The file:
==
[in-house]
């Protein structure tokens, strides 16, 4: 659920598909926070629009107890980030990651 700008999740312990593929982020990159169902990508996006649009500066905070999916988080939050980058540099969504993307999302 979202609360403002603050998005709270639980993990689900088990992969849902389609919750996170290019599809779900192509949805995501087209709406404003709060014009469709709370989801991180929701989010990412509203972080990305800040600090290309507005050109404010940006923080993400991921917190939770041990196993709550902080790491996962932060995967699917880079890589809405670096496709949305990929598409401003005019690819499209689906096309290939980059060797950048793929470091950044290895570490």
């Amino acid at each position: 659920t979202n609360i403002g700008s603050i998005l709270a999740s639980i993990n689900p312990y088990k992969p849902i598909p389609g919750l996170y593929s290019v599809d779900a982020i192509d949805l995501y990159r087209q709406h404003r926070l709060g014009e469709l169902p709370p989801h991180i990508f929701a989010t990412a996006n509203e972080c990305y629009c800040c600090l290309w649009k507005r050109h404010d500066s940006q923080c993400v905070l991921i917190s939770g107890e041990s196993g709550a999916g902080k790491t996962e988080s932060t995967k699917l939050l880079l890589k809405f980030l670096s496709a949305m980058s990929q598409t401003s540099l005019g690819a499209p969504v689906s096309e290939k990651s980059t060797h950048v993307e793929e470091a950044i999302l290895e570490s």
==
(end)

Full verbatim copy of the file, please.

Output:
[in-house]
């Protein structure tokens, strides 16, 4: 659920598909926070629009107890980030990651 700008999740312990593929982020990159169902990508996006649009500066905070999916988080939050980058540099969504993307999302 979202609360403002603050998005709270639980993990689900088990992969849902389609919750996170290019599809779900192509949805995501087209709406404003709060014009469709709370989801991180929701989010990412509203972080990305800040600090290309507005050109404010940006923080993400991921917190939770041990196993709550902080790491996962932060995967699917880079890589809405670096496709949305990929598409401003005019690819499209689906096309290939980059060797950048793929470091950044290895570490």
């Amino acid at each position: 659920t979202n609360i403002g700008s603050i998005l709270a999740s639980i993990n689900p312990y088990k992969p849902i598909p389609g919750l996170y593929s290019v599809d779900a982020i192509d949805l995501y990159r087209q709406h404003r926070l709060g014009e469709l169902p709370p989801h991180i990508f929701a989010t990412a996006n509203e972080c990305y629009c800040c600090l290309w649009k507005r050109h404010d500066s940006q923080c993400v905070l991921i917190s939770g107890e041990s196993g709550a999916g902080k790491t996962e988080s932060t995967k699917l939050l880079l890589k809405f980030l670096s496709a949305m980058s990929q598409t401003s540099l005019g690819a499209p969504v689906s096309e290939k990651s980059t060797h950048v993307e793929e470091a950044i999302l290895e570490s």